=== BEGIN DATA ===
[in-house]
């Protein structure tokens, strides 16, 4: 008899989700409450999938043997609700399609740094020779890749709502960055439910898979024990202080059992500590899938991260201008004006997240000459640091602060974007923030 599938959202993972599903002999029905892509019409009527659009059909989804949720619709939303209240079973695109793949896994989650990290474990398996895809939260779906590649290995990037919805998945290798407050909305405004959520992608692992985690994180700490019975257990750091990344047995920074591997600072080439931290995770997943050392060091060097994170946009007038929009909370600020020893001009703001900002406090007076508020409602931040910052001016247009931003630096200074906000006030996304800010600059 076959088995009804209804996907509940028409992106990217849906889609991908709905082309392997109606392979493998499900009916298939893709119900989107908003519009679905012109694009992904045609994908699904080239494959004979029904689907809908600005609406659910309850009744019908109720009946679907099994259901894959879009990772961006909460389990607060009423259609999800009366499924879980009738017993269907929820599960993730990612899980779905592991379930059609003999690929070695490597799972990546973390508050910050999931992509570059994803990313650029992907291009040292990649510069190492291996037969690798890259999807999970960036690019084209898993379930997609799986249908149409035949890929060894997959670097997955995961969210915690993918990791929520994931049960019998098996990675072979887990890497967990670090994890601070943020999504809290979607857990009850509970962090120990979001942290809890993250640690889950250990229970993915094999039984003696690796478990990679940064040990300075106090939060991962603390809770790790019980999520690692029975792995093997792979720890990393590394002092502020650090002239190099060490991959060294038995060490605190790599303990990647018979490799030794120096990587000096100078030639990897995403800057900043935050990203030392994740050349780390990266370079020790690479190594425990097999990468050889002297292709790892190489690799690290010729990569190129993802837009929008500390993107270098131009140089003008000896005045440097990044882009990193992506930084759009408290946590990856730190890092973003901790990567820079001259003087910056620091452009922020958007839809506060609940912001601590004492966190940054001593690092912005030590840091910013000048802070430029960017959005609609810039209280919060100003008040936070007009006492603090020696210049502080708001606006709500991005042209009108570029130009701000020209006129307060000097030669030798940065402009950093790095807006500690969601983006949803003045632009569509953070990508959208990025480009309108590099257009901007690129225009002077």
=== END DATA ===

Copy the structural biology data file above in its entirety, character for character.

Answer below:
[in-house]
């Protein structure tokens, strides 16, 4: 008899989700409450999938043997609700399609740094020779890749709502960055439910898979024990202080059992500590899938991260201008004006997240000459640091602060974007923030 599938959202993972599903002999029905892509019409009527659009059909989804949720619709939303209240079973695109793949896994989650990290474990398996895809939260779906590649290995990037919805998945290798407050909305405004959520992608692992985690994180700490019975257990750091990344047995920074591997600072080439931290995770997943050392060091060097994170946009007038929009909370600020020893001009703001900002406090007076508020409602931040910052001016247009931003630096200074906000006030996304800010600059 076959088995009804209804996907509940028409992106990217849906889609991908709905082309392997109606392979493998499900009916298939893709119900989107908003519009679905012109694009992904045609994908699904080239494959004979029904689907809908600005609406659910309850009744019908109720009946679907099994259901894959879009990772961006909460389990607060009423259609999800009366499924879980009738017993269907929820599960993730990612899980779905592991379930059609003999690929070695490597799972990546973390508050910050999931992509570059994803990313650029992907291009040292990649510069190492291996037969690798890259999807999970960036690019084209898993379930997609799986249908149409035949890929060894997959670097997955995961969210915690993918990791929520994931049960019998098996990675072979887990890497967990670090994890601070943020999504809290979607857990009850509970962090120990979001942290809890993250640690889950250990229970993915094999039984003696690796478990990679940064040990300075106090939060991962603390809770790790019980999520690692029975792995093997792979720890990393590394002092502020650090002239190099060490991959060294038995060490605190790599303990990647018979490799030794120096990587000096100078030639990897995403800057900043935050990203030392994740050349780390990266370079020790690479190594425990097999990468050889002297292709790892190489690799690290010729990569190129993802837009929008500390993107270098131009140089003008000896005045440097990044882009990193992506930084759009408290946590990856730190890092973003901790990567820079001259003087910056620091452009922020958007839809506060609940912001601590004492966190940054001593690092912005030590840091910013000048802070430029960017959005609609810039209280919060100003008040936070007009006492603090020696210049502080708001606006709500991005042209009108570029130009701000020209006129307060000097030669030798940065402009950093790095807006500690969601983006949803003045632009569509953070990508959208990025480009309108590099257009901007690129225009002077």